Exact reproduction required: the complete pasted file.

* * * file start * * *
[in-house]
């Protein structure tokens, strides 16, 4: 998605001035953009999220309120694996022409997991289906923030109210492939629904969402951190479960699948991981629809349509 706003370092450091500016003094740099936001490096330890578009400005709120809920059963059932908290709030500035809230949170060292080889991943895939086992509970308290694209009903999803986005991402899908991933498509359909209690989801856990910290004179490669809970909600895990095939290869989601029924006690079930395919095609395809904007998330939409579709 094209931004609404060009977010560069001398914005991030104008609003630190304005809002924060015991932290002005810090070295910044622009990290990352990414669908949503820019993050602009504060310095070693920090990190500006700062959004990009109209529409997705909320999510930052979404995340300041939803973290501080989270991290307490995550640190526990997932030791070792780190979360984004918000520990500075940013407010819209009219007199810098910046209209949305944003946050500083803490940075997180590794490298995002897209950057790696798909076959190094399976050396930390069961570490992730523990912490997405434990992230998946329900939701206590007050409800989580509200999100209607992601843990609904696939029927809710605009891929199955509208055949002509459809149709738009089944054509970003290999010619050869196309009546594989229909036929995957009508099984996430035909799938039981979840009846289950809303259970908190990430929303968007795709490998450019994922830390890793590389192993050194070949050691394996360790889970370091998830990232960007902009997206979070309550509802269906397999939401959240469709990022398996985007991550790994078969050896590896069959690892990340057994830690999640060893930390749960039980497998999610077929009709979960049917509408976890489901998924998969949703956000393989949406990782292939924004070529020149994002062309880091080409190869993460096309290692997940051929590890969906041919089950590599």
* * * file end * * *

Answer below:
[in-house]
């Protein structure tokens, strides 16, 4: 998605001035953009999220309120694996022409997991289906923030109210492939629904969402951190479960699948991981629809349509 706003370092450091500016003094740099936001490096330890578009400005709120809920059963059932908290709030500035809230949170060292080889991943895939086992509970308290694209009903999803986005991402899908991933498509359909209690989801856990910290004179490669809970909600895990095939290869989601029924006690079930395919095609395809904007998330939409579709 094209931004609404060009977010560069001398914005991030104008609003630190304005809002924060015991932290002005810090070295910044622009990290990352990414669908949503820019993050602009504060310095070693920090990190500006700062959004990009109209529409997705909320999510930052979404995340300041939803973290501080989270991290307490995550640190526990997932030791070792780190979360984004918000520990500075940013407010819209009219007199810098910046209209949305944003946050500083803490940075997180590794490298995002897209950057790696798909076959190094399976050396930390069961570490992730523990912490997405434990992230998946329900939701206590007050409800989580509200999100209607992601843990609904696939029927809710605009891929199955509208055949002509459809149709738009089944054509970003290999010619050869196309009546594989229909036929995957009508099984996430035909799938039981979840009846289950809303259970908190990430929303968007795709490998450019994922830390890793590389192993050194070949050691394996360790889970370091998830990232960007902009997206979070309550509802269906397999939401959240469709990022398996985007991550790994078969050896590896069959690892990340057994830690999640060893930390749960039980497998999610077929009709979960049917509408976890489901998924998969949703956000393989949406990782292939924004070529020149994002062309880091080409190869993460096309290692997940051929590890969906041919089950590599």